their interracial interactions. The more Whites are concerned about
being seen as prejudiced by minority-group members, the less
enjoyment they anticipate in cross-race interactions (Vorauer et al.,
1998). Such concerns may even make some people (particularly
those low in prejudice) more likely to “choke” in an interracial
interaction—to appear colder, more distant, and less responsive
(Vorauer & Turpie, 2004). Similarly, Richeson and Trawalter
(2005) have found that heightening White participants’ fears about
having or being evaluated as having prejudice (e.g., by telling them
“most people are more prejudiced than they think they are”)
increases their anxious self-regulation in an interracial interaction,
causing them to become more cognitively depleted. In addition,
research has found that a focus on learning rather than the evalu-
ation of prejudice can alleviate the stereotype threat-related anxi-
ety experienced by majority-group members in interracial interac-
tions (Goff et al., 2008, Study 3).
Though this research does not typically tend to examine why
some individuals might be more worried about finding prejudice in
themselves or being seen as having prejudice (for examples of
exceptions, see Goff et al., 2008; Vorauer et al., 1998), fixed
beliefs about prejudice may well be a reason.
Research Overview
Eight studies tested the influence of majority-group members’
beliefs about the malleability of prejudice— both measured and
manipulated. In Studies 1a–1d, we examined whether White indi-
viduals’ measured beliefs about the malleability of prejudice pre-
dict their desire to engage in interracial interactions and their
interest in activities related to race and diversity. In Study 2, we
explored whether fixed beliefs about prejudice are associated with
greater avoidance and discomfort in anticipation of an interracial
(but not same-race) interaction. To test whether a fixed theory of
prejudice predicts not only less interest in challenging situations
but also less interest in learning, Study 3 examined whether fixed
beliefs are associated with less interest in undertaking efforts to
reduce prejudice. Studies 4 and 5 manipulated beliefs about the
malleability of prejudice. Study 4 tested whether fixed beliefs
about prejudice, mediated by increased concerns about revealing
prejudice to oneself and others, cause decreased interest in inter-
racial interactions. Study 5 examined whether fixed beliefs cause
increased physiological and behavioral anxiety, as well as de-
creased friendliness, during the course of an interracial (but not
same-race) interaction. Along the way, we tested whether the
effects of beliefs about prejudice emerge above and beyond those
of general beliefs about the malleability of personality (Study 1b),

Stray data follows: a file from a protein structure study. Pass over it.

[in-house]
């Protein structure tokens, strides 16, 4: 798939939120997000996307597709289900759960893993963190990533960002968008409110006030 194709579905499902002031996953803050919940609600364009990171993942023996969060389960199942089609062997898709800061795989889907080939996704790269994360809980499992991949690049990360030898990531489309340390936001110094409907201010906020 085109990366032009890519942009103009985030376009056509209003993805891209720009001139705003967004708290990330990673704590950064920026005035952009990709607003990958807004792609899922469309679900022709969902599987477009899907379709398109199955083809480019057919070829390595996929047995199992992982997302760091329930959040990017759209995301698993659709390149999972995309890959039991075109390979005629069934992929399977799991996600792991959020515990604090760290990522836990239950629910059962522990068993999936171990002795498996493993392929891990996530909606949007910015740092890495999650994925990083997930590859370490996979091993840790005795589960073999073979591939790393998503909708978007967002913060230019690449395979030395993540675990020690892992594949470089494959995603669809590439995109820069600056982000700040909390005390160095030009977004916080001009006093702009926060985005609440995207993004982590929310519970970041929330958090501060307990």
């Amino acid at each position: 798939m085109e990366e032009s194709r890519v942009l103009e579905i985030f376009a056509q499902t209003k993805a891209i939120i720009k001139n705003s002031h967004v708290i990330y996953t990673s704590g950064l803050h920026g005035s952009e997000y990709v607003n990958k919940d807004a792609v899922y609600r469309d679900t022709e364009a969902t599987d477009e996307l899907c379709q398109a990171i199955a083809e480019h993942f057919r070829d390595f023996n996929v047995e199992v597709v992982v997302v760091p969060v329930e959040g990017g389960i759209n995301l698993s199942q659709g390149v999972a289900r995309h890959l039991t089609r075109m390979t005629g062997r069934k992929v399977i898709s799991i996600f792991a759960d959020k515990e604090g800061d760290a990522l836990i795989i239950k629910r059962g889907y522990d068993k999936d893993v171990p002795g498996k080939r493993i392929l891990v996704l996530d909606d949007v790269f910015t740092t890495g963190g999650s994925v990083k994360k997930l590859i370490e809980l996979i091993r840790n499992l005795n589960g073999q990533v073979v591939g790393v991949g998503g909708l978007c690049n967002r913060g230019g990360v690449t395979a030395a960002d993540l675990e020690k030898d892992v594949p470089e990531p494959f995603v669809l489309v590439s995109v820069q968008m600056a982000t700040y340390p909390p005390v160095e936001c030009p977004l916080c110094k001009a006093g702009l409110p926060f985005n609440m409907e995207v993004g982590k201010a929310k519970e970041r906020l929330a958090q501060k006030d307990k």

motivation to respond without prejudice (Study 1c), explicit racial
attitudes (Study 1b), and implicit racial attitudes (Study 2). We
also distinguished between people’s own beliefs and their percep-
tions of others’ beliefs (Study 1c) and tested whether fixed beliefs
about prejudice produce their effects because people believe that
their own racial group’s prejudice is unalterable or because they
believe that another group’s (e.g., Black individuals’) prejudice is
unalterable (Study 1d).
3
BELIEFS ABOUT THE MALLEABILITY OF PREJUDICE
Results supporting our hypotheses would indicate that behavior
that might seem “prejudiced” may not be so and might emanate
from people who are relatively low in attitudinal prejudice. Such
results would also suggest that to increase the frequency and
quality of intergroup interactions, to increase engagement with
topics related to race and diversity, and to increase willingness to
correct prejudice, not only people’s prejudice toward other racial
groups but also their beliefs about the malleability of prejudice
may need to be addressed.
Studies 1a–1d: Beliefs About Prejudice and Interest in
Interracial Interactions, Interest in Race-Related
Activities, Racial Attitudes, and Motivation to
Respond Without Prejudice
We developed a scale measuring participants’ beliefs about the
malleability of prejudice (the Theories of Prejudice Scale; see Appen-
dix), adapted from scales designed to measure beliefs about the
malleability of personality in general (Dweck, Chiu, & Hong, 1995).
With this scale, we tested the hypothesis that a more fixed view of
prejudice is associated with less interest in interracial interactions
(Studies 1a–1d) and in activities related to race or diversity (but not in
race-unrelated activities; Study 1a). We have suggested that, because
alargenumberofactivitiesrelatingtoraceanddiversityhavethe
potential to elicit prejudiced thoughts or feelings, the relative reluc-